Painted Lady butterflies in March, more mosquitoes in April?

Have you seen them? University City is “blooming” with painted lady butterflies, the result of Winter rains, according to Chris Conlan, with the San Diego County’s Vector Control office. The butterflies build up their populations in the deserts near the Mexican border where it’s a little warmer and then begin migrating north, laying eggs all along the way on the various weeds and flowers they use for food. Eventually they will end up in northern California and Oregon to spend the Summer. The increase in the normal painted lady butterfly migration this year is due to the abundance of rain and could last into April.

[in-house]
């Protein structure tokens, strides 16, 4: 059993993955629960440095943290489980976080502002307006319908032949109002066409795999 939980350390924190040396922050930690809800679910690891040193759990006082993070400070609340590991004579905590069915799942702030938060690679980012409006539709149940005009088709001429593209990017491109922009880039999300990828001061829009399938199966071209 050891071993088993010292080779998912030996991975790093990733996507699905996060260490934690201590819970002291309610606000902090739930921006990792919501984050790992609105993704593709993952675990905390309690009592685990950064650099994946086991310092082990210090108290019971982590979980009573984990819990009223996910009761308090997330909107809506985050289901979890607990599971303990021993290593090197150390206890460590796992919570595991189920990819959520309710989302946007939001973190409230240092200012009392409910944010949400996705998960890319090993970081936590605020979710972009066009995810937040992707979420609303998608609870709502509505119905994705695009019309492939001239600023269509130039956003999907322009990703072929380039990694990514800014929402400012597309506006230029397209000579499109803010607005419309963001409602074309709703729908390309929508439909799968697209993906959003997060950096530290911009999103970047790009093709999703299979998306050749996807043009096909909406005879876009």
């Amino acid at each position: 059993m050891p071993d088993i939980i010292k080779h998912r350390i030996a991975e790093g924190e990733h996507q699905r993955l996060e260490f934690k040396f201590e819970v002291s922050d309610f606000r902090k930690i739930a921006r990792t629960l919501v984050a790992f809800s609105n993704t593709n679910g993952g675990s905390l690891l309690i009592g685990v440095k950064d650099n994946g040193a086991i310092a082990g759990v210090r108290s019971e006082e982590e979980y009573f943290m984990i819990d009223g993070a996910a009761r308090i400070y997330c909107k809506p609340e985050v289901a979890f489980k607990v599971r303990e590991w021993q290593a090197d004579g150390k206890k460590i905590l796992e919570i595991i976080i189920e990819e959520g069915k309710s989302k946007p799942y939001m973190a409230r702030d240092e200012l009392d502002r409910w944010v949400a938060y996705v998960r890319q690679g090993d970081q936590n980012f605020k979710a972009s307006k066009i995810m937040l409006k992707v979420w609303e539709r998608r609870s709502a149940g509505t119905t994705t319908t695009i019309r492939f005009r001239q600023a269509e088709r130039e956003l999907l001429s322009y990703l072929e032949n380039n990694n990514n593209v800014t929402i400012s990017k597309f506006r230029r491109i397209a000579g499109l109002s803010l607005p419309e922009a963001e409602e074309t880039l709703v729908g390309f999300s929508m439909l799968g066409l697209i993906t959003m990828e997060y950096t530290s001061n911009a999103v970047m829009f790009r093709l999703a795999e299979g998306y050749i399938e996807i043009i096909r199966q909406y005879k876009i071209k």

Conlan indicated that the same conditions that create more butterflies are likely to mean increased numbers of other insects. Residents are likely to notice more insects such as crane flies, spiders, gnats, ticks, beetles and other crawlers. It could also mean an increase in mosquitoes and other vectors.

The Vector Control Program monitors the population of vectors — animals like ticks, fleas, rodents and mosquitoes — that can transmit diseases to people. For more information about how to protect against vectors and the kinds of diseases they can spread, visit the County’s Vector Control program at


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